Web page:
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A Case Study of a Furniture Shop

I had been working with a couple who own a furniture shop for a number of weeks and they told me that business was bad because they were off the beaten track and people did not know where they were.

After 4 weeks we sat down and reviewed their numbers. I gave them tick sheets to count the number of people who came into their shop. In a 4 week period this number was 1,100. Oh these 1,100 only 87 had purchased an item which gave them a conversion rate of 8% (87/1,100). For their sector this can vary from 12% to 29%. When Mary and Jim saw the numbers they were shocked. I had previously asked them to estimate their conversion rate and they had said 60%. I know from experience that most people over estimate this number by a factor of 3 or 4.

Measuring the numbers had told me that their issue was not that they were off the beaten track. Their issue was that their conversion rate was too low. Of the 1,100 people who walked into their shop 1,013 walked back out without purchasing. Now you will never get 100% and with furniture people shop around and take their time but this rate was still too low.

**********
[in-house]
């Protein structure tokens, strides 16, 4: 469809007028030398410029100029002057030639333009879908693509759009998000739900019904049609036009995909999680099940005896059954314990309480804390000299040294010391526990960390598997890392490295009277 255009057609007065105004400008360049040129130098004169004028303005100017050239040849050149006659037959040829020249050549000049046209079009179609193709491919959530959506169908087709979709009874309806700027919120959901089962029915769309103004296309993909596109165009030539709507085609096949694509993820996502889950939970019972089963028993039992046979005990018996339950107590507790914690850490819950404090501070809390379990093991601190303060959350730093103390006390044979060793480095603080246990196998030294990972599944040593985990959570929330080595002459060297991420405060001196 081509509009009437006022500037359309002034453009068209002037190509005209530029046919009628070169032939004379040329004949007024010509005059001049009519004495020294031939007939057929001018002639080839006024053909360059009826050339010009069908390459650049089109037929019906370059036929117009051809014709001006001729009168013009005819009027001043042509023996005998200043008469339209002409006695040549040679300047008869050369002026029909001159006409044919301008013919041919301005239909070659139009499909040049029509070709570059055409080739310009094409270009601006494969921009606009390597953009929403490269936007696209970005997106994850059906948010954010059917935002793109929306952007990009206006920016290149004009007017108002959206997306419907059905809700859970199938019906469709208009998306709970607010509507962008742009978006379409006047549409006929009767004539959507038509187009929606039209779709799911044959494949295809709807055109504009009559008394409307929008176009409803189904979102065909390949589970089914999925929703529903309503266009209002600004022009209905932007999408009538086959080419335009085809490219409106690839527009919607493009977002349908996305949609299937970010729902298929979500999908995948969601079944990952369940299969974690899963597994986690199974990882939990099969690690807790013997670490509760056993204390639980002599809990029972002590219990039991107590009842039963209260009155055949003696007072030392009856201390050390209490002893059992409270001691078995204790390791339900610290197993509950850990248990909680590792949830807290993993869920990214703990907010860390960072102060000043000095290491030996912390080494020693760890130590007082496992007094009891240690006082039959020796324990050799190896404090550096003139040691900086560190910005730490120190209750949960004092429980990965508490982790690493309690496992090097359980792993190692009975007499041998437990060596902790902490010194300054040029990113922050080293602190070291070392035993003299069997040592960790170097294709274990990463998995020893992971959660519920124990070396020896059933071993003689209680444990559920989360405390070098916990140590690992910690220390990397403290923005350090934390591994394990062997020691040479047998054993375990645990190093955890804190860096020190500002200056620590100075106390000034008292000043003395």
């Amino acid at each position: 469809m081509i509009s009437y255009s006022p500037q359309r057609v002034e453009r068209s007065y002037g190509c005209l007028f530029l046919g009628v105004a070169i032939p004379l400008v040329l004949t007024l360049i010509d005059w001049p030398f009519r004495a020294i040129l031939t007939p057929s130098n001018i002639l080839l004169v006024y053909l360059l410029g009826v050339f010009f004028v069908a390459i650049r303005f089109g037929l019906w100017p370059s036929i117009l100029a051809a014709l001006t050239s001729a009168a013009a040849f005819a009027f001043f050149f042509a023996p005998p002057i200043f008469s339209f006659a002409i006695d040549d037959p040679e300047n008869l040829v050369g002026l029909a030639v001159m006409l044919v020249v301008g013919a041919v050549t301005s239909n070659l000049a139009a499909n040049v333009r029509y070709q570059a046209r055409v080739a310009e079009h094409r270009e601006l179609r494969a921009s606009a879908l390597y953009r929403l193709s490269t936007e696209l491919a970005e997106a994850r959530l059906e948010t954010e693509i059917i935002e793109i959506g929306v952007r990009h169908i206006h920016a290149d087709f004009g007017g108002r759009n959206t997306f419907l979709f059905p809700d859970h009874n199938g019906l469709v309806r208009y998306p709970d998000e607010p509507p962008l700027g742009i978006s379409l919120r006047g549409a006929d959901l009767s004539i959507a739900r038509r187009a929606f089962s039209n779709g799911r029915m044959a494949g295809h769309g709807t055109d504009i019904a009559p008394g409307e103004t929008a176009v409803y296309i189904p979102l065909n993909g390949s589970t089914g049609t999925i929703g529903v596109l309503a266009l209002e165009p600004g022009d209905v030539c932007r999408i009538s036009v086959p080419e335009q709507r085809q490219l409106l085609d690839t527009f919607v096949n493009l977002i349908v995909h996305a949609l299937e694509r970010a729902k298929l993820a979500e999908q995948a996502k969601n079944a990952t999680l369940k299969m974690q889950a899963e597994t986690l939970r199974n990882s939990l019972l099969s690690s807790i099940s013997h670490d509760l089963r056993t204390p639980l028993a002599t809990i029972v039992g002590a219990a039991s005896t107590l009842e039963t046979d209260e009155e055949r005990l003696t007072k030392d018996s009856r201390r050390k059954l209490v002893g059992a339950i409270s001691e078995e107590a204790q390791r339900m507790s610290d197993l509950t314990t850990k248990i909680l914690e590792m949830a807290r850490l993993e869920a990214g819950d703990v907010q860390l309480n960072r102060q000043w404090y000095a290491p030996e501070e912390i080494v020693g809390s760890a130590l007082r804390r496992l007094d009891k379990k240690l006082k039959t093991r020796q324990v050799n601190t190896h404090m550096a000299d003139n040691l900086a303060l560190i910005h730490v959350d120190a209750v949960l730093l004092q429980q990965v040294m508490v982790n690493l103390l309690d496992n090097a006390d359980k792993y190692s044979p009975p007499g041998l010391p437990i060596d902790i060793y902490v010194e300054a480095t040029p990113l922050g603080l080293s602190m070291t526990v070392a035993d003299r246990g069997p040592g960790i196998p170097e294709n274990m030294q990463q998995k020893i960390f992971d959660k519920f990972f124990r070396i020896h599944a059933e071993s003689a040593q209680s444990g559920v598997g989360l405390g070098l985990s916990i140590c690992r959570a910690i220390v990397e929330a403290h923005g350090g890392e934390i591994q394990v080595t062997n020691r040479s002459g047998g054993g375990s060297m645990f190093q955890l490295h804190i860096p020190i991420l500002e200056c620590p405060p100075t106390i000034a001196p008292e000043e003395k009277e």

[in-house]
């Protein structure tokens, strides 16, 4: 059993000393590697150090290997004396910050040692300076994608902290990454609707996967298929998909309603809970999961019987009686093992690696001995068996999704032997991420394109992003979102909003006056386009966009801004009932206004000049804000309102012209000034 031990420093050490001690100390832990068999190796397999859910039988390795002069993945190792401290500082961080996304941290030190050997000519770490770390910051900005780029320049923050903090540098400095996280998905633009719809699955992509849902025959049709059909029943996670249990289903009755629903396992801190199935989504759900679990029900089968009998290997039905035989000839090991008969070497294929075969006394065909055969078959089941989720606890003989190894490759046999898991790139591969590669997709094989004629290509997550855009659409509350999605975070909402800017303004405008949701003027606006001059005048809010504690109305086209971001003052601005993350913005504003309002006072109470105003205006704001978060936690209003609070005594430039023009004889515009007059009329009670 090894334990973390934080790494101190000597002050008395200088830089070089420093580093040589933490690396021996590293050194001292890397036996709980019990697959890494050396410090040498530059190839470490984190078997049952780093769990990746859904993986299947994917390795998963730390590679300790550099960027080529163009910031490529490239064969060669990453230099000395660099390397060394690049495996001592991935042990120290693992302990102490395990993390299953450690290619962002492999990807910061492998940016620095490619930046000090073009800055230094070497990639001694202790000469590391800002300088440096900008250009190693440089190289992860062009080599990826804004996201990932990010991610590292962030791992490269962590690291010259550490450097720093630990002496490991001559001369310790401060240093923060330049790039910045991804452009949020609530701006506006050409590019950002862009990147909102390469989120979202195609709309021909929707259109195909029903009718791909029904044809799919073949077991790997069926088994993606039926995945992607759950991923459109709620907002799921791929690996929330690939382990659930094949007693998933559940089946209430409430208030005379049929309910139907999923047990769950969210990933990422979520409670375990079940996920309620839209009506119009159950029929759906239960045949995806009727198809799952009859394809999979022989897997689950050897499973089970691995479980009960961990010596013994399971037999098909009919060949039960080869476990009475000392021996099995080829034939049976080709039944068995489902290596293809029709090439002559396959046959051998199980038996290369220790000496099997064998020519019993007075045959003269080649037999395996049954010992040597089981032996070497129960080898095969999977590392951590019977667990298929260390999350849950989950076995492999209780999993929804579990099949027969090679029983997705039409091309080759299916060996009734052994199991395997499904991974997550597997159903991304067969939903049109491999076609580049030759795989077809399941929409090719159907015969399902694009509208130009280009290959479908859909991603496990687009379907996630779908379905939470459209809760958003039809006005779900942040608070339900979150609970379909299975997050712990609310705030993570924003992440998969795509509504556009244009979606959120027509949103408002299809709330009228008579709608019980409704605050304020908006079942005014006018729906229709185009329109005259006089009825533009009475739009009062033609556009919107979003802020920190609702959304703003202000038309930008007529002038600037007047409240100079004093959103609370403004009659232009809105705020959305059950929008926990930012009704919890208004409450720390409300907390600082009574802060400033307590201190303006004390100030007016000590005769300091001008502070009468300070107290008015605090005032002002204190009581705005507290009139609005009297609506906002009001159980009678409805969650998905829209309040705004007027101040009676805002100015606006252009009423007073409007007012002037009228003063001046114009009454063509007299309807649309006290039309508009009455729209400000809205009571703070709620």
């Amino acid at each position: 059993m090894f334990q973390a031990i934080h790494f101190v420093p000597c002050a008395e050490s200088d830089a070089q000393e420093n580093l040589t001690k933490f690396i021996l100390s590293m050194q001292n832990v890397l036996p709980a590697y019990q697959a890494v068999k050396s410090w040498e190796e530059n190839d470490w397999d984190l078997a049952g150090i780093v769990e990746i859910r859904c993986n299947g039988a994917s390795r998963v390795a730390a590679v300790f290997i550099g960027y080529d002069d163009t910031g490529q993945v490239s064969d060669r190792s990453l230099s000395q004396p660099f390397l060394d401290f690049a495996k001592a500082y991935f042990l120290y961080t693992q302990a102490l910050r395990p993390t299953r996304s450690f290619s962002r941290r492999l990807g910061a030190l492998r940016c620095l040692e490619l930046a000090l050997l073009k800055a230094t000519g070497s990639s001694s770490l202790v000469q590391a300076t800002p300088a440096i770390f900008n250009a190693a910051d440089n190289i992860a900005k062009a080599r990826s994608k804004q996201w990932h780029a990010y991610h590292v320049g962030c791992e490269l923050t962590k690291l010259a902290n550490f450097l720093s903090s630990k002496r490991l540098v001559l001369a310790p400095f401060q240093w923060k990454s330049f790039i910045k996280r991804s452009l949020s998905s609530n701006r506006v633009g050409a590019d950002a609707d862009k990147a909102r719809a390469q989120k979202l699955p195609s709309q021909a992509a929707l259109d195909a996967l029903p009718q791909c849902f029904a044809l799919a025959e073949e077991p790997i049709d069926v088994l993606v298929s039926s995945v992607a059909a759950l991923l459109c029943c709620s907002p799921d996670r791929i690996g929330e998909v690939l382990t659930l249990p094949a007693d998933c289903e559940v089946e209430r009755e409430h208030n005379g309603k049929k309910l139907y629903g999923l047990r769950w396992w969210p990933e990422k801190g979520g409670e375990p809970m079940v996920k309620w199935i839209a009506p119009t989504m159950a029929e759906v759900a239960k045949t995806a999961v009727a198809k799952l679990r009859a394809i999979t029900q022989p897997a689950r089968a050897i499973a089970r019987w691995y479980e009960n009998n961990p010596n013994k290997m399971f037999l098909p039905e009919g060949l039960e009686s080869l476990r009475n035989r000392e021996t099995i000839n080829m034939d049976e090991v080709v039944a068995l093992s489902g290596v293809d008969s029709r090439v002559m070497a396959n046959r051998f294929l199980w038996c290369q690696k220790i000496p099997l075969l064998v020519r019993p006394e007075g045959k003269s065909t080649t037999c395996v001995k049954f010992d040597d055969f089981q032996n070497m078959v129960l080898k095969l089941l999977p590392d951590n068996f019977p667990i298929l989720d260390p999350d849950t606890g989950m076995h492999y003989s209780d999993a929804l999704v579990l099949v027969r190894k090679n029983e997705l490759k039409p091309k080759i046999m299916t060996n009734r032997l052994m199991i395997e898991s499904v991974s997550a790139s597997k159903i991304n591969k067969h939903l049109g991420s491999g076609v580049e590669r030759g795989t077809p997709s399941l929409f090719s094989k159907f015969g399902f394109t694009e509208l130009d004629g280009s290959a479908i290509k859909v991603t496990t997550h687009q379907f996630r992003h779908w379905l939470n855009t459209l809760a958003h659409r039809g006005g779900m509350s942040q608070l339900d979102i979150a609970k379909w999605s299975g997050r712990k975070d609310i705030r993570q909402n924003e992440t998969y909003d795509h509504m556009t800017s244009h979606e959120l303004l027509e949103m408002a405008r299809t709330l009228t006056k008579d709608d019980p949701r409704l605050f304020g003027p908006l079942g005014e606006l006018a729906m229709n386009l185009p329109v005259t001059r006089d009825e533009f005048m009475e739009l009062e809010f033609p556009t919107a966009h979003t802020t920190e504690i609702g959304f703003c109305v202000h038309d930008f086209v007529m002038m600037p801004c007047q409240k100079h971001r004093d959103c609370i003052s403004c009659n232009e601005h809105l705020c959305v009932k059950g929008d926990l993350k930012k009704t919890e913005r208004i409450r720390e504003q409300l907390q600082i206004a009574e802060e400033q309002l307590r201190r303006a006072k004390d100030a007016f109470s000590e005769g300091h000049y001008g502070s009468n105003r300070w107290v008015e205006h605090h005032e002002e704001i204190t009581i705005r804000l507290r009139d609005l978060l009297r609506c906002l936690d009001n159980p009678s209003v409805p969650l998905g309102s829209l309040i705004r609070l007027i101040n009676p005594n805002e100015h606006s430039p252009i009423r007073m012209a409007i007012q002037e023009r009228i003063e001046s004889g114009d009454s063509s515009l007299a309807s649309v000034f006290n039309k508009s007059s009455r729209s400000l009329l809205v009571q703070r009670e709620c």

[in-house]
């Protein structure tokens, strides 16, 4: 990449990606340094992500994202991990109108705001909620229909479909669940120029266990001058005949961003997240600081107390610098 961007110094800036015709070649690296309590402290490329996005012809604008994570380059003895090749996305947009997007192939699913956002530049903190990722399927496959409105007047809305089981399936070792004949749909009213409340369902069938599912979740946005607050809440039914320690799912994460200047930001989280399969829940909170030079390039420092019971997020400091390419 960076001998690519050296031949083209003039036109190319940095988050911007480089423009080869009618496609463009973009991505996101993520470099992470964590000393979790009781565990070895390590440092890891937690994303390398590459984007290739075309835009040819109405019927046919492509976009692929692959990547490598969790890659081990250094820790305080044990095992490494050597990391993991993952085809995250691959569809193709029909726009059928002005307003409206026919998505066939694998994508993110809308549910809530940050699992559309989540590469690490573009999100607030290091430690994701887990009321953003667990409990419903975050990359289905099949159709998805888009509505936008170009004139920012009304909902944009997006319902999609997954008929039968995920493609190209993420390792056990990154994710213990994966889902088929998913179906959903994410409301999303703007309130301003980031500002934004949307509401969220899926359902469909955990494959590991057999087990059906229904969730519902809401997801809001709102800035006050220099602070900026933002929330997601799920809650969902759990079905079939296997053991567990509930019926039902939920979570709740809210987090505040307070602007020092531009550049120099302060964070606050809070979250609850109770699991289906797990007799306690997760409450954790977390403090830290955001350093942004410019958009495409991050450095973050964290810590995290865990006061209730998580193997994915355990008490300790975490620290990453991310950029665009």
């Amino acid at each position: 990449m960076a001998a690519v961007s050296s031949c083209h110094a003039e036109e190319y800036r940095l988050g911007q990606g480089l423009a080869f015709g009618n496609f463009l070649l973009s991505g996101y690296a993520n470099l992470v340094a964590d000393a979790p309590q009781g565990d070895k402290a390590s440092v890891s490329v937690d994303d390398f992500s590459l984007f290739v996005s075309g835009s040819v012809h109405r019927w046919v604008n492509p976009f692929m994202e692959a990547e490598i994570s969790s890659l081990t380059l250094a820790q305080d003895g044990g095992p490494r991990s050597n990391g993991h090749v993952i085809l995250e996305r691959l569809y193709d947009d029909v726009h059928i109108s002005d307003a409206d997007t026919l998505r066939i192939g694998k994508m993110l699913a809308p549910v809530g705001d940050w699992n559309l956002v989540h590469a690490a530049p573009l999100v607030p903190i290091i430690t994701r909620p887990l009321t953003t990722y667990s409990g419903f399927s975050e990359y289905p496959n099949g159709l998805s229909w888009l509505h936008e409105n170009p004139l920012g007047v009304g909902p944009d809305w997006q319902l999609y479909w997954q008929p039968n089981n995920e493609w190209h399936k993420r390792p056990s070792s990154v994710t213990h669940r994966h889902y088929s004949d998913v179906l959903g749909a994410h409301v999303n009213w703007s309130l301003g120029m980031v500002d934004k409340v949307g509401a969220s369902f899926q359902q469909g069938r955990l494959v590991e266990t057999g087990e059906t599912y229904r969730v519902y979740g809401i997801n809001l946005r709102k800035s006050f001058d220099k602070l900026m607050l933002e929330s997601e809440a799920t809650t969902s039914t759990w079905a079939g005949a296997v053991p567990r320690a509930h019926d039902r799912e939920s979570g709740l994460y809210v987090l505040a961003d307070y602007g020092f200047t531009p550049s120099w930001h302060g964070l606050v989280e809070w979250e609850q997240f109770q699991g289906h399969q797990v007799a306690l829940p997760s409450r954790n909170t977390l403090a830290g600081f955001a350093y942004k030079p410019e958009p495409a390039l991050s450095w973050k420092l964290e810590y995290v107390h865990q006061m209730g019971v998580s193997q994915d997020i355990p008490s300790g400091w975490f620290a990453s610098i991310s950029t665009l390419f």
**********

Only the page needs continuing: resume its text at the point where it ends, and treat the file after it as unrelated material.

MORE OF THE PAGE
After some discussion on the subject they told me that sometimes they would continue with admin work rather than approach a customer. I provided some sales training and within one month the rate had increased to 14% so they more than doubled their sales.

Conversion rate is one of the most important figures in a business, especially retail, so measure yours. Even if you are in a sector which is traditionally high measure your rate. For example one bar/restaurant where it would normally be 100% people were walking out of the restaurant because there was nobody to seat them.

Imagine getting home half way through a game and switching on the telly to find out how the big match is going only to discover that there is no scoreboard on the screen. During the after match analysis nobody mentions the score. This is unlikely to happen but how businesses go from day to day, week to week and even year after year with no scoreboard.

Every business has key numbers that they need to be very familiar with. The main ones across most businesses would be:

  • Weekly sales
  • Gross margins
  • Number of potential customers
  • Conversion rate
  • Number of customers
  • Average sale
  • Breakeven sales
  • Breakeven number of units/sales

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